Posted | by David Moenning |

The State of the Market

To be sure, stocks of almost all sizes, colors and shapes have been looking ahead to better days recently. Days when the COVID vaccination process has been completed. Days when social distancing is a distant memory. Days when you don't have to make sure you've got several masks stashed in each car. And days when the economy can return to some form of normalcy.

I think it is safe to say that while the "new normal" is likely to have some semblance of what normal once looked like, many things will be different going forward. For example, my guess is a LOT more people will wind up working from home a LOT more than they had in the past. I could go on and on here. But in short, I'm thinking that many of the habits that folks developed during the pandemic lockdowns are likely to stick around.

The key point on this first Monday of the new year, is the stock market appears to be betting that the new normal economy is going to look at least as good, if not better than, the old normal economy. Which, in turn, suggests that corporate profits should improve in lock step. In fact, the consensus estimate for S&P 500 operating earnings per share in 2021 is projected to be a new record high.

This, in and of itself, is quite a feat given the plunge in earnings that occurred in 2020. According to Ned Davis Research Group, 2020's EPS will come in at around $120.81, which is a far cry from 2019's $157.12. But the good news is that the consensus estimate suggests that operating earnings will improve to about $167 this year.

So, with earnings projected to hit all-time highs, it makes sense that the stock market would do the same, right?

However, the math here gets a little tough to follow - at least on a back-of-the-napkin analysis standpoint. For example, the S&P 500 gained 16.5% in 2020 while operating EPS went from $157.12 at the end of 2019 to $120.81 at the end of 2020. Yes, I get it. And I do understand that investors have decided to "throw out" 2020 and instead look past the forced economic shutdown to better days.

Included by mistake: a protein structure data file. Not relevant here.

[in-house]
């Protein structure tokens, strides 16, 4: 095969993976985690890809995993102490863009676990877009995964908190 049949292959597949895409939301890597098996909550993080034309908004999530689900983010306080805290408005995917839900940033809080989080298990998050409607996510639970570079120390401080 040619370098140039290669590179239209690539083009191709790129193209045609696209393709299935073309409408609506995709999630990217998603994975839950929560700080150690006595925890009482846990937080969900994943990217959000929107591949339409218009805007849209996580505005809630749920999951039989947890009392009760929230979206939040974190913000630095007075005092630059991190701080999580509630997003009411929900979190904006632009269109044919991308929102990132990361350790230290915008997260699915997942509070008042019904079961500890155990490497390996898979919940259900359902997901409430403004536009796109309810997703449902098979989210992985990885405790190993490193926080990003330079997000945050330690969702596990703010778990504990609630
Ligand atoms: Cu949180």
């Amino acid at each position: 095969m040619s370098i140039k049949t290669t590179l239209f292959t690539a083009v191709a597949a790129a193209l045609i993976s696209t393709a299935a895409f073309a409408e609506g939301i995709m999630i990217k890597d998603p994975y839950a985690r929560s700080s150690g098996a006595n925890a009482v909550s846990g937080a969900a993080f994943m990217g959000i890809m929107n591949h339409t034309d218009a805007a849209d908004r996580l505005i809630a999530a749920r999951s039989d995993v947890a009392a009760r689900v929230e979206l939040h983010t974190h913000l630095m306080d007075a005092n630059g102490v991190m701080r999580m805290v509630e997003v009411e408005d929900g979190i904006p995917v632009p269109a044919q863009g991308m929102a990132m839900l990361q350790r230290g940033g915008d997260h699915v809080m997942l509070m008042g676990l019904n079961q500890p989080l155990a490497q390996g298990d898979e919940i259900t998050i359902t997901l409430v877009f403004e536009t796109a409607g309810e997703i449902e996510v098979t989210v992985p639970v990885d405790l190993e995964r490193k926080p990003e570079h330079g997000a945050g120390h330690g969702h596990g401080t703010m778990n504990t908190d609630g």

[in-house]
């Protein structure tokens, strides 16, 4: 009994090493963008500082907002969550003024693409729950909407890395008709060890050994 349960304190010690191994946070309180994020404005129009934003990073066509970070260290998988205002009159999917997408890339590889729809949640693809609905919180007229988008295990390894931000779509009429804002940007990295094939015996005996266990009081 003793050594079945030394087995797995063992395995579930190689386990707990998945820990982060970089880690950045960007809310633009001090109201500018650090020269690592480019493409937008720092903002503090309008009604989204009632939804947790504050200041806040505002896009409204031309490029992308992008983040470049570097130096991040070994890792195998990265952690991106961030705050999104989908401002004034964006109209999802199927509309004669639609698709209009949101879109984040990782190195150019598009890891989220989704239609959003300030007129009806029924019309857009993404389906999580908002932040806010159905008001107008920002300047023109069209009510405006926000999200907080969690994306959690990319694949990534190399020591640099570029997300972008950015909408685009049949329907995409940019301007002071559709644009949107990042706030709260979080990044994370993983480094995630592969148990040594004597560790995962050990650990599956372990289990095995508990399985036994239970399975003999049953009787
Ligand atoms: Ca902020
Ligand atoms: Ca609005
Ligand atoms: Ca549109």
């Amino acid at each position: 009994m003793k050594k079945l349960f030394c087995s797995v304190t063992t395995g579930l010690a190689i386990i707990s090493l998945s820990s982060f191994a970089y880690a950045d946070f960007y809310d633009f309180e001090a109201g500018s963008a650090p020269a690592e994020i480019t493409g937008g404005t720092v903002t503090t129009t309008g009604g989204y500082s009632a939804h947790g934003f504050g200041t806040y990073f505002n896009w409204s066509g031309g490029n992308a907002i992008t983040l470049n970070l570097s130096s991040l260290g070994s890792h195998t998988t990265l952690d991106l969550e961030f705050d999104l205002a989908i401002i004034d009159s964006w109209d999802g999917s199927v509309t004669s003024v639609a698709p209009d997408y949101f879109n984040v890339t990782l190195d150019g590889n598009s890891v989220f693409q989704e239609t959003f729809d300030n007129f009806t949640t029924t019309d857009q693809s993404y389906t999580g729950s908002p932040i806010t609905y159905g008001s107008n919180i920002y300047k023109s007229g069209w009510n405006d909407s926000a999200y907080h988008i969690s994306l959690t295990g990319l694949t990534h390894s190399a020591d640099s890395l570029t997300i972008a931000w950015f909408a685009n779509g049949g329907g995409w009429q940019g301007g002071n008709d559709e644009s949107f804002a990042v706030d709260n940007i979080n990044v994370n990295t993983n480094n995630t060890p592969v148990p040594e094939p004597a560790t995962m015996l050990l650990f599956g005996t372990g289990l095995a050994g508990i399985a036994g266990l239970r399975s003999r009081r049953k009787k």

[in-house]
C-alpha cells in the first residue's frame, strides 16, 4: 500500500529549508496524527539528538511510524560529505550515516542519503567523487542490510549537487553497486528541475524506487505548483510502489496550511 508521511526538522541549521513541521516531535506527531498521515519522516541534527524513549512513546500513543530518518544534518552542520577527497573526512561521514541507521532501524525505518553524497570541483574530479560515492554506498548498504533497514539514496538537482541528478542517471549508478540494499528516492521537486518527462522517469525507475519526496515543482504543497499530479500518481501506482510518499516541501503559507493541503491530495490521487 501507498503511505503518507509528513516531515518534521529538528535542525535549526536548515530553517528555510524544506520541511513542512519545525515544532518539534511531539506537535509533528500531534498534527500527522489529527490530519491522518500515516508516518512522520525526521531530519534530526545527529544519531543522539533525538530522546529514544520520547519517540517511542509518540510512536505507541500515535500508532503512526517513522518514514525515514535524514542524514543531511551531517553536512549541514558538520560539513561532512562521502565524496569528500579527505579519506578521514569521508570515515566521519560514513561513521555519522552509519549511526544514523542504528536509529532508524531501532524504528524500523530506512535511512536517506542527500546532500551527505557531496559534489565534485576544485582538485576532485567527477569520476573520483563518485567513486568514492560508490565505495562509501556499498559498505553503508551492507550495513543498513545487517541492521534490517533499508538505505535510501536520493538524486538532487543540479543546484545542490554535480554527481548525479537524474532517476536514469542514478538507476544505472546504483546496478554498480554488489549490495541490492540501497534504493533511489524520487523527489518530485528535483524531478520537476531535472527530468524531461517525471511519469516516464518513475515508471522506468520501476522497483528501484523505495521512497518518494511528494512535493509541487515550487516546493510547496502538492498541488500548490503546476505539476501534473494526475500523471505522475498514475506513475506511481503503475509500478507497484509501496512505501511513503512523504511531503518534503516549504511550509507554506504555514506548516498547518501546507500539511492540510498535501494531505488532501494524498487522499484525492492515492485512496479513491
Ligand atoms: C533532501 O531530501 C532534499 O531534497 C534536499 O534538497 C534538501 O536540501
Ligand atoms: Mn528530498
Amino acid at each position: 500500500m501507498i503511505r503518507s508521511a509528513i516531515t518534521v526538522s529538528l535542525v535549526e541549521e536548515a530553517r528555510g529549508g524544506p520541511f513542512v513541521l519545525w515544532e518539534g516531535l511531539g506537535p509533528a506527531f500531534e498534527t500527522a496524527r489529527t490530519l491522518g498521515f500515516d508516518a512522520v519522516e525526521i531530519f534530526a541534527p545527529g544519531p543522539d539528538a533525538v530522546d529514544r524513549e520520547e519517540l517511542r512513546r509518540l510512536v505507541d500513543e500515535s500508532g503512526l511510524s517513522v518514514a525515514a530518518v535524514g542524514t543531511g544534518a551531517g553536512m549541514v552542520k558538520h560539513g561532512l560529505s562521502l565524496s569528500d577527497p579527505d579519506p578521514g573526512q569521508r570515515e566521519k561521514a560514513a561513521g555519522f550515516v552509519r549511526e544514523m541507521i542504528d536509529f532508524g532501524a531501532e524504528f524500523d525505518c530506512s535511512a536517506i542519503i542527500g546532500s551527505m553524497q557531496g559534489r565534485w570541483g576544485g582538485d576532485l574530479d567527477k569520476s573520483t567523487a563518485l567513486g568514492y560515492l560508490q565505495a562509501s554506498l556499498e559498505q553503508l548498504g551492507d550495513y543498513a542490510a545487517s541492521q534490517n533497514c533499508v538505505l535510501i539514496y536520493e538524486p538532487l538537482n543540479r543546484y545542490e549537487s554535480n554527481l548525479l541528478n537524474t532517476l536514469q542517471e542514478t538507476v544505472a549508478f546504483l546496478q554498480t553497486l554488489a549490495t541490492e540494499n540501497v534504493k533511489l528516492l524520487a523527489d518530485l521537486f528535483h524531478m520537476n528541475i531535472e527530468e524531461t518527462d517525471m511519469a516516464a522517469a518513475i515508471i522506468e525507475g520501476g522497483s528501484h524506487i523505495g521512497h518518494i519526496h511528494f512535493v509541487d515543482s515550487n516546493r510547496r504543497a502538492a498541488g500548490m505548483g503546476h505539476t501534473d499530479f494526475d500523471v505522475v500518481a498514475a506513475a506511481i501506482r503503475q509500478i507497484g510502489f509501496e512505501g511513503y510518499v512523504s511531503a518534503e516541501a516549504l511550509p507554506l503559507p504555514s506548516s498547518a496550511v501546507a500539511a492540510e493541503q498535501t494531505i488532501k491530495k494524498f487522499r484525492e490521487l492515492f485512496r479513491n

My problem is that stocks appear to be "pulling forward" much (if not all) of the good stuff that is supposed to happen on the earnings front in 2021. As such, I fear that at some point, reality may set in and stocks will have to either "correct" or rest a while to let earnings growth catch up to the already elevated prices.

So, given that Wall Street has a penchant for overdoing everything - in both directions - my guess is that the "looking ahead" party may rage a while longer. But, given that the earnings reality will eventually have to show up in order to justify the level of prices, my guess is that the stock market gains seen in 2021 are likely to be front-loaded.

Put another way, unless the economy, and in turn, earnings, surprise to the upside, I'm thinking the current good times will last until reality sets in and a correction ensues - maybe in late spring. From there, the market could easily become a see-saw affair until investors start to get a whiff of the next growth phase. Which, of course, will allow the cycle of "looking ahead" to continue.